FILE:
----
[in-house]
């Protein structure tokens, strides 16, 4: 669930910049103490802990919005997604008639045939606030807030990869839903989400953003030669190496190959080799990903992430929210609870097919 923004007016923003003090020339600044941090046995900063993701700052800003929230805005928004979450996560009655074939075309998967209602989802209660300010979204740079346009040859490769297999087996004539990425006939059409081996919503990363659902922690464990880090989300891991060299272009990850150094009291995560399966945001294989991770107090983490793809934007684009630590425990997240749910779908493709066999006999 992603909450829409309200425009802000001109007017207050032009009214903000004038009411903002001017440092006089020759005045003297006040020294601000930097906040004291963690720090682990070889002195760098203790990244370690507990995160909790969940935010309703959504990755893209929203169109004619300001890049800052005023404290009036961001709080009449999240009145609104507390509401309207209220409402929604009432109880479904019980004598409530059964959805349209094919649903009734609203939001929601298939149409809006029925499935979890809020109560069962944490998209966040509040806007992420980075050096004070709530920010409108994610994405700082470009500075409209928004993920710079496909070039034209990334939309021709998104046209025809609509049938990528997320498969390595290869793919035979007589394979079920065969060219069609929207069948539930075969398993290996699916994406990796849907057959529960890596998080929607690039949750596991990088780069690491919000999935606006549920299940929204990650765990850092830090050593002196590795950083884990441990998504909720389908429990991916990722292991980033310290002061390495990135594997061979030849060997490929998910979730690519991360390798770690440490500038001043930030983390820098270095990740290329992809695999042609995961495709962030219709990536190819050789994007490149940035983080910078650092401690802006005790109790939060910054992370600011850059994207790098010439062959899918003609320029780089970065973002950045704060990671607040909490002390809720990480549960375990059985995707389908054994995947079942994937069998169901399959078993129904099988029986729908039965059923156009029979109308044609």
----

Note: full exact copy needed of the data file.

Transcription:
[in-house]
């Protein structure tokens, strides 16, 4: 669930910049103490802990919005997604008639045939606030807030990869839903989400953003030669190496190959080799990903992430929210609870097919 923004007016923003003090020339600044941090046995900063993701700052800003929230805005928004979450996560009655074939075309998967209602989802209660300010979204740079346009040859490769297999087996004539990425006939059409081996919503990363659902922690464990880090989300891991060299272009990850150094009291995560399966945001294989991770107090983490793809934007684009630590425990997240749910779908493709066999006999 992603909450829409309200425009802000001109007017207050032009009214903000004038009411903002001017440092006089020759005045003297006040020294601000930097906040004291963690720090682990070889002195760098203790990244370690507990995160909790969940935010309703959504990755893209929203169109004619300001890049800052005023404290009036961001709080009449999240009145609104507390509401309207209220409402929604009432109880479904019980004598409530059964959805349209094919649903009734609203939001929601298939149409809006029925499935979890809020109560069962944490998209966040509040806007992420980075050096004070709530920010409108994610994405700082470009500075409209928004993920710079496909070039034209990334939309021709998104046209025809609509049938990528997320498969390595290869793919035979007589394979079920065969060219069609929207069948539930075969398993290996699916994406990796849907057959529960890596998080929607690039949750596991990088780069690491919000999935606006549920299940929204990650765990850092830090050593002196590795950083884990441990998504909720389908429990991916990722292991980033310290002061390495990135594997061979030849060997490929998910979730690519991360390798770690440490500038001043930030983390820098270095990740290329992809695999042609995961495709962030219709990536190819050789994007490149940035983080910078650092401690802006005790109790939060910054992370600011850059994207790098010439062959899918003609320029780089970065973002950045704060990671607040909490002390809720990480549960375990059985995707389908054994995947079942994937069998169901399959078993129904099988029986729908039965059923156009029979109308044609």